Gov. Brown Signs Historic Bill to Rein in Asset Forfeiture Abuse, Paving Way for Other States

SB 443 protects vulnerable Californians from having police permanently take and keep their property without a conviction.

Media Contact:, (415) 621-2493

Article Media

cop with cash

Sacramento - Today, Governor Brown signed a groundbreaking bill to limit civil asset forfeiture abuse in California, marking a significant victory for the larger asset forfeiture reform movement underway throughout the country. State lawmakers approved Senate Bill 443 last month with overwhelming, bipartisan support. The new law will go into effect Jan. 1, 2017. 

SB 443, championed by Senator Holly Mitchell (D-Los Angeles) and Assemblymember David Hadley (R-Torrance), strengthens state protections by requiring a conviction in most cases before state and local law enforcement agencies may permanently keep people’s property. This conviction requirement addresses a gap in the law that currently allows state and local law enforcement agencies to bypass state law in favor of federal law, a practice that opens the door to abuse.

“For years, asset forfeiture abuse has wreaked havoc on innocent people throughout the country, especially people of color, immigrants, and low-income people who cannot afford to fight the government in court,” said Mica Doctoroff, legislative advocate, ACLU of California Center for Advocacy and Policy. “SB 443 will not only rein in the abuse in California, but also offers a blueprint for workable solutions to other states seeking reforms. We applaud Governor Brown for signing it.”

Federal civil asset forfeiture laws give the government permission to forfeit personal property without an arrest or conviction, allowing law enforcement to then keep what they take. California law, however, provides greater due process protections than federal law. Federal law does not require a conviction and places the burden on property owners to prove their innocence and fight to get their assets back – at their own expense. SB 443 curtails the circumvention of California asset forfeiture law. This strong reform offers a model to other states seeking to address such circumvention.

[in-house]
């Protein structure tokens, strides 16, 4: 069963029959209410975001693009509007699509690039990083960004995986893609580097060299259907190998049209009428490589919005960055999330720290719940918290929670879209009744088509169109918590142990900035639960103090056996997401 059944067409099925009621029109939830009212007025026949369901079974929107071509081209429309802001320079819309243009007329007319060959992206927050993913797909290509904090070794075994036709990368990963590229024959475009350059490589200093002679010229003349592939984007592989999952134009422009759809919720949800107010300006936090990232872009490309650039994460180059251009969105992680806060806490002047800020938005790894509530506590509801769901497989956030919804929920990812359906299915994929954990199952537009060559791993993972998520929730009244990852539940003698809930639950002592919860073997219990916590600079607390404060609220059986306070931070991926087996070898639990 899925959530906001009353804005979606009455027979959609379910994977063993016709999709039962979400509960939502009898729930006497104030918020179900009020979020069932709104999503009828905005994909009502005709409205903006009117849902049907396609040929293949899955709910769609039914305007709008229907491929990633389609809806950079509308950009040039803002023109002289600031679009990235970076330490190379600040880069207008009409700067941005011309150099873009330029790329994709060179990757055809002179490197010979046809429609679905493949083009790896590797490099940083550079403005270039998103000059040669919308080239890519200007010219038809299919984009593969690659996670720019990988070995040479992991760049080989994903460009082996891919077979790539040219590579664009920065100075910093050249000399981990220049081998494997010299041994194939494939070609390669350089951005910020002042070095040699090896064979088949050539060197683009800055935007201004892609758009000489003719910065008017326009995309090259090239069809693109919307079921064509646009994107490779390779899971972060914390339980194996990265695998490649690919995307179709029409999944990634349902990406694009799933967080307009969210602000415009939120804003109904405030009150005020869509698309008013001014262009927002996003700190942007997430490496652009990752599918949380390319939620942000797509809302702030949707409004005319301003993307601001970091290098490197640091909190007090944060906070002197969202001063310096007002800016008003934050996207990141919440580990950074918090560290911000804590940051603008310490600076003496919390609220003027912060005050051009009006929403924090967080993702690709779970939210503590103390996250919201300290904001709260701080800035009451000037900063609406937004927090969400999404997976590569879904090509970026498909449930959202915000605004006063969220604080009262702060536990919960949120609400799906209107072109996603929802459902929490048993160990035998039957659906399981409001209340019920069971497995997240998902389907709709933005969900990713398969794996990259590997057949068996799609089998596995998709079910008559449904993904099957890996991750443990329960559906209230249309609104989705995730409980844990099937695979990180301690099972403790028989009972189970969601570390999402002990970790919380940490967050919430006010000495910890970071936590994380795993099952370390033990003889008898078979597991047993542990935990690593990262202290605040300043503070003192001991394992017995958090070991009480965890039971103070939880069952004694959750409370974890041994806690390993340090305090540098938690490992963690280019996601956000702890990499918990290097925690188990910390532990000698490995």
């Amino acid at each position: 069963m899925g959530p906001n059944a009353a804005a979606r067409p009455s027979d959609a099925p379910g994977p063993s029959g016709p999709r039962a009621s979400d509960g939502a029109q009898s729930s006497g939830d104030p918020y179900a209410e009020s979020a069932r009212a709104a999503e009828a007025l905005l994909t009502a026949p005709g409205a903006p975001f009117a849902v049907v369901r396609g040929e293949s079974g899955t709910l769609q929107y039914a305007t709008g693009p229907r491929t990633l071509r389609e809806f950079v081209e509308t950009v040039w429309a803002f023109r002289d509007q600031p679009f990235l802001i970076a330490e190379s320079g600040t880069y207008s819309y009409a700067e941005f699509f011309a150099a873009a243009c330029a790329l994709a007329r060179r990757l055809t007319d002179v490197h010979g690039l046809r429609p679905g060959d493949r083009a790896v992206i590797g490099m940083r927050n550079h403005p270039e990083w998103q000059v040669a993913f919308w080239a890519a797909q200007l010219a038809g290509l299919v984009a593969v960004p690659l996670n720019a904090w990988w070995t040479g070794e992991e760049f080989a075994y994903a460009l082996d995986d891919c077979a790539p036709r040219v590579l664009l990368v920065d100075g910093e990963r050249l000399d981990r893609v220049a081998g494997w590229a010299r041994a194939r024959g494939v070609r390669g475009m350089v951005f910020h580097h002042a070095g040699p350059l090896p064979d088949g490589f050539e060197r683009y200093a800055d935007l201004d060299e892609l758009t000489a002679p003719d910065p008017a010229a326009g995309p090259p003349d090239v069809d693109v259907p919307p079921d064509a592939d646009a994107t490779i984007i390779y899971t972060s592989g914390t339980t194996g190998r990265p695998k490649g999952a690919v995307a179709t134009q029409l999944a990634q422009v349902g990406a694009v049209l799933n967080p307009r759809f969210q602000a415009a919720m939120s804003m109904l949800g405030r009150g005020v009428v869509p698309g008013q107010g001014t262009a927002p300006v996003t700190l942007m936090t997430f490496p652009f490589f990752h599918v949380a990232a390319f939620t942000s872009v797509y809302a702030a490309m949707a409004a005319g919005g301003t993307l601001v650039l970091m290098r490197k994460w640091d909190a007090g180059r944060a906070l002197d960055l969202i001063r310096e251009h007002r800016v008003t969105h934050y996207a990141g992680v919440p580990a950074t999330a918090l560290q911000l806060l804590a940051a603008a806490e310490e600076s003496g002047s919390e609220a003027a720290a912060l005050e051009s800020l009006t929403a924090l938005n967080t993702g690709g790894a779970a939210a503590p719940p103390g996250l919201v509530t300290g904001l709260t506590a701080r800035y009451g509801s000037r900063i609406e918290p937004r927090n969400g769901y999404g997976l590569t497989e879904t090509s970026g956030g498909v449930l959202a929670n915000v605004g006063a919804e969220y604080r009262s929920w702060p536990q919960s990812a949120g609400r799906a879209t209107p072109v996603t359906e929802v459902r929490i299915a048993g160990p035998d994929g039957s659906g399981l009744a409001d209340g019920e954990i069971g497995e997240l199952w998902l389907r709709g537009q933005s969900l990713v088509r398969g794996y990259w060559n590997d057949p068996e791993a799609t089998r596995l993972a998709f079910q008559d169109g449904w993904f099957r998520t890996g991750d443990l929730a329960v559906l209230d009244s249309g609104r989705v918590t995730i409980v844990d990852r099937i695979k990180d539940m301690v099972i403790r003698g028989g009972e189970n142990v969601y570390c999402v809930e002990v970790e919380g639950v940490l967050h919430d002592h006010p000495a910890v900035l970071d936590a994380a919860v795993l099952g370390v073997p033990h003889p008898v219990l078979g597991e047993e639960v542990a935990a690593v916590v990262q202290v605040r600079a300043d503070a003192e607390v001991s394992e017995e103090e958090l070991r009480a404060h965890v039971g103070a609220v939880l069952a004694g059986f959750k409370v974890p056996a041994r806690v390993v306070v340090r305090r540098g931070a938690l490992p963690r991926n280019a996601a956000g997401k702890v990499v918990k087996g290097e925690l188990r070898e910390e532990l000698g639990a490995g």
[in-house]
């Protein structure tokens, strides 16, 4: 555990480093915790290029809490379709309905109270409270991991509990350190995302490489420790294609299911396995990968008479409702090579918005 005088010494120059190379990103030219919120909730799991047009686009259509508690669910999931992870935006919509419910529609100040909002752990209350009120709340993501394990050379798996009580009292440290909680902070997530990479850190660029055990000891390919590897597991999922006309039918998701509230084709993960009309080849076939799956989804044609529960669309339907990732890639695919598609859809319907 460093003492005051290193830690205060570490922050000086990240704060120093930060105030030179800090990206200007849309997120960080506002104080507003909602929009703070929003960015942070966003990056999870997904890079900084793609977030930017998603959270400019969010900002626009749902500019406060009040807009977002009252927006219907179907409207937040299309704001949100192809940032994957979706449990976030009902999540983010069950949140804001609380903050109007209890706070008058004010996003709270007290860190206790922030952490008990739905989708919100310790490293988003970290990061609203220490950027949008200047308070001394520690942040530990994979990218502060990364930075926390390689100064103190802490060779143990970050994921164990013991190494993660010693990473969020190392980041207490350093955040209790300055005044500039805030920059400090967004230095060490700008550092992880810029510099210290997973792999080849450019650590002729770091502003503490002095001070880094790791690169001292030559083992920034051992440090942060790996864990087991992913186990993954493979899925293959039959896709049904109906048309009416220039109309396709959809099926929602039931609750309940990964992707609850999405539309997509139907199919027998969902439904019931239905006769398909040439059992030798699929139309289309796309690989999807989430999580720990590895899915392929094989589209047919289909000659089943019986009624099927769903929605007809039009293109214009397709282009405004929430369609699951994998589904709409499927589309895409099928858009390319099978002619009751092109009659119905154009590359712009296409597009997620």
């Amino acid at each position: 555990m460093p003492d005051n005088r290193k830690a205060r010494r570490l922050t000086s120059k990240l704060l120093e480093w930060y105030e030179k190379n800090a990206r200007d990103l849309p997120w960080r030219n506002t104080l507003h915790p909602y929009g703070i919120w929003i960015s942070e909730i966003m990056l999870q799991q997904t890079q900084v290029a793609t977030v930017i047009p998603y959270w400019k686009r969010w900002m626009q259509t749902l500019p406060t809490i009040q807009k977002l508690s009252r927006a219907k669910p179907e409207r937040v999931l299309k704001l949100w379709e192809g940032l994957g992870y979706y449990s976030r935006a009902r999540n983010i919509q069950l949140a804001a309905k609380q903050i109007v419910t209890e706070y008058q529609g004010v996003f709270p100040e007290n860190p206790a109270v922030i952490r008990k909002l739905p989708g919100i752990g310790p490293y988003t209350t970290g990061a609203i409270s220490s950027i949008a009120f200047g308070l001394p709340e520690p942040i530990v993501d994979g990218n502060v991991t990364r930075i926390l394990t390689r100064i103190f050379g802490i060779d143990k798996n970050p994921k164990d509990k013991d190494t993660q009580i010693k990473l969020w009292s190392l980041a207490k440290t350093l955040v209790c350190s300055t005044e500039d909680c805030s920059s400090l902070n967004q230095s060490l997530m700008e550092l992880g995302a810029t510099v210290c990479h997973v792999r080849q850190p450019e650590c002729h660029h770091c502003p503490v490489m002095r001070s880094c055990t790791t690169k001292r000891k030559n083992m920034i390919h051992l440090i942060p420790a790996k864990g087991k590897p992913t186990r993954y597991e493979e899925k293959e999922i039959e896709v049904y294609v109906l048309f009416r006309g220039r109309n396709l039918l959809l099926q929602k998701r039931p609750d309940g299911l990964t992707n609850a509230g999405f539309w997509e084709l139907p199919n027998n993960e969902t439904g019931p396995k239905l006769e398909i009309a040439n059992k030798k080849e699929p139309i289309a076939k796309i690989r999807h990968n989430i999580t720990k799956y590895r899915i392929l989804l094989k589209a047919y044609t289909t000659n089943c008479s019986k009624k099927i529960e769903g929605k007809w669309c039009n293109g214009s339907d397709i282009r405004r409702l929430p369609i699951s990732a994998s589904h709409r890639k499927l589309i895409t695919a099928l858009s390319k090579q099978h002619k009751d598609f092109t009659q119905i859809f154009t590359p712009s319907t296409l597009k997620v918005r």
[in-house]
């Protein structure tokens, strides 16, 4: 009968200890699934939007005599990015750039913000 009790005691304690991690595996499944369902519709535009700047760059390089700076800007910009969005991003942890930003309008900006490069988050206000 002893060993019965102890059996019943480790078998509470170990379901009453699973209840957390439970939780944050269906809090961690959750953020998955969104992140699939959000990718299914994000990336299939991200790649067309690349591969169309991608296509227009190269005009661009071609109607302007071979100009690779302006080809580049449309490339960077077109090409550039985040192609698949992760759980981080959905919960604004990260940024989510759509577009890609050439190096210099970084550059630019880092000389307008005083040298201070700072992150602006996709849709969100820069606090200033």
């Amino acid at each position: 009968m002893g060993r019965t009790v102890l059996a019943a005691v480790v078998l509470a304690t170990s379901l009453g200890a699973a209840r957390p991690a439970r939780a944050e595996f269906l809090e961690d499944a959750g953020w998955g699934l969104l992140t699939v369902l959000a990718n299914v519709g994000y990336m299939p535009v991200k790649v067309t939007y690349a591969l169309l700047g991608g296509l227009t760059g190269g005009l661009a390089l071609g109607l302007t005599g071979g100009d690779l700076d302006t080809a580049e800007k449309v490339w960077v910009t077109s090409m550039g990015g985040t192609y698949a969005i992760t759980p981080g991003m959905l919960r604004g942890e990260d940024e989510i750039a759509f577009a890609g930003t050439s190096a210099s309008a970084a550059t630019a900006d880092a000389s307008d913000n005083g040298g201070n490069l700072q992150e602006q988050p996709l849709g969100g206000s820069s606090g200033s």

“By approving SB 443, California is taking aim at an appalling loophole that has let state and local law enforcement pad their budgets,” said Lee McGrath, Legislative Counsel, Institute for Justice. “Requiring a criminal conviction in most forfeiture cases is a common-sense approach to protecting the rights of the innocent, without jeopardizing public safety.”

According to a report by the Drug Policy Alliance, over the last ten years, there has been a threefold increase in the number of cases in which state and local law enforcement circumvented California law and used federal law instead, while state cases remained flat.

“Solutions like SB 443 give communities plagued by injustice some relief,” said Zachary Norris, Executive Director, Ella Baker Center for Human Rights. “Low income people simply do not have the means to hire an attorney to get their lawfully earned cash returned to them. When their money gets taken by law enforcement, it’s a family crisis affecting rent, food, everything."

A report by the ACLU of California found that more than 85 percent of payments made to California law enforcement agencies through federal forfeiture laws went to agencies policing communities in which people of color make up more than half of the population. Investigations have also uncovered that people of color, low-income people, and immigrant communities are disproportionately at risk of having their property forfeited.

“We are thankful to Governor Brown for signing SB 443,” said Joseph Villela, Director of Policy, Coalition for Humane Immigrant Rights of Los Angeles (CHIRLA). “In addition to providing due process to all Californians, the enactment of this bill would further restore trust between law enforcement and immigrant communities.”

Under SB 443

  • Federal Cases: State and local law enforcement may only receive a share of forfeited property if there is an underlying conviction, or if the forfeited property is $40,000 or more in cash. Cash under $40,000 will require a conviction, as will vehicles, boats, homes, and other types of personal property regardless of their value;
  • State Cases: Cash under $40,000 may only be forfeited if there is an underlying conviction, increasing the cash threshold from the current $25,000. Boats, vehicles, and homes will still require a conviction regardless of value.

SB 443 is co-sponsored by the ACLU of California, CHIRLA-Coalition for Humane Immigrant Rights of Los Angeles, the Drug Policy Alliance, the Ella Baker Center for Human Rights, and the Institute for Justice. 

Main Article Content